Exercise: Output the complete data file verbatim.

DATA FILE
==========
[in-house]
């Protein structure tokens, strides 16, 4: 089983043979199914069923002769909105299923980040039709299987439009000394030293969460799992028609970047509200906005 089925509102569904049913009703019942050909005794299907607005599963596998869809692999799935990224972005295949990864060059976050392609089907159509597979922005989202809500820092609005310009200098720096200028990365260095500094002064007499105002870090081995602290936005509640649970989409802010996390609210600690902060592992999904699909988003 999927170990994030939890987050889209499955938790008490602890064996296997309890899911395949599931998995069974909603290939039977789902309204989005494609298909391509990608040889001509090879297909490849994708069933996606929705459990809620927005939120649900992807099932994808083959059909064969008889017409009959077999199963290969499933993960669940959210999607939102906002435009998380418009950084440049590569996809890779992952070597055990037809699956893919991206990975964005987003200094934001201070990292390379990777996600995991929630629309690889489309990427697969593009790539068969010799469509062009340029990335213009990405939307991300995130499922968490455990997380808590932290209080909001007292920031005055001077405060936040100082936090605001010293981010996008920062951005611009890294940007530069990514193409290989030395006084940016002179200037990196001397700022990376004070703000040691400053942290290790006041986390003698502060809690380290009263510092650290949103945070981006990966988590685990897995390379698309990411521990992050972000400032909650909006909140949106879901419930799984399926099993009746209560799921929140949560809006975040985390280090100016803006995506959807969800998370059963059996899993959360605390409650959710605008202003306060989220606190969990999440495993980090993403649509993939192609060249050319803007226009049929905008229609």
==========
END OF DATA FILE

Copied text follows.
[in-house]
């Protein structure tokens, strides 16, 4: 089983043979199914069923002769909105299923980040039709299987439009000394030293969460799992028609970047509200906005 089925509102569904049913009703019942050909005794299907607005599963596998869809692999799935990224972005295949990864060059976050392609089907159509597979922005989202809500820092609005310009200098720096200028990365260095500094002064007499105002870090081995602290936005509640649970989409802010996390609210600690902060592992999904699909988003 999927170990994030939890987050889209499955938790008490602890064996296997309890899911395949599931998995069974909603290939039977789902309204989005494609298909391509990608040889001509090879297909490849994708069933996606929705459990809620927005939120649900992807099932994808083959059909064969008889017409009959077999199963290969499933993960669940959210999607939102906002435009998380418009950084440049590569996809890779992952070597055990037809699956893919991206990975964005987003200094934001201070990292390379990777996600995991929630629309690889489309990427697969593009790539068969010799469509062009340029990335213009990405939307991300995130499922968490455990997380808590932290209080909001007292920031005055001077405060936040100082936090605001010293981010996008920062951005611009890294940007530069990514193409290989030395006084940016002179200037990196001397700022990376004070703000040691400053942290290790006041986390003698502060809690380290009263510092650290949103945070981006990966988590685990897995390379698309990411521990992050972000400032909650909006909140949106879901419930799984399926099993009746209560799921929140949560809006975040985390280090100016803006995506959807969800998370059963059996899993959360605390409650959710605008202003306060989220606190969990999440495993980090993403649509993939192609060249050319803007226009049929905008229609």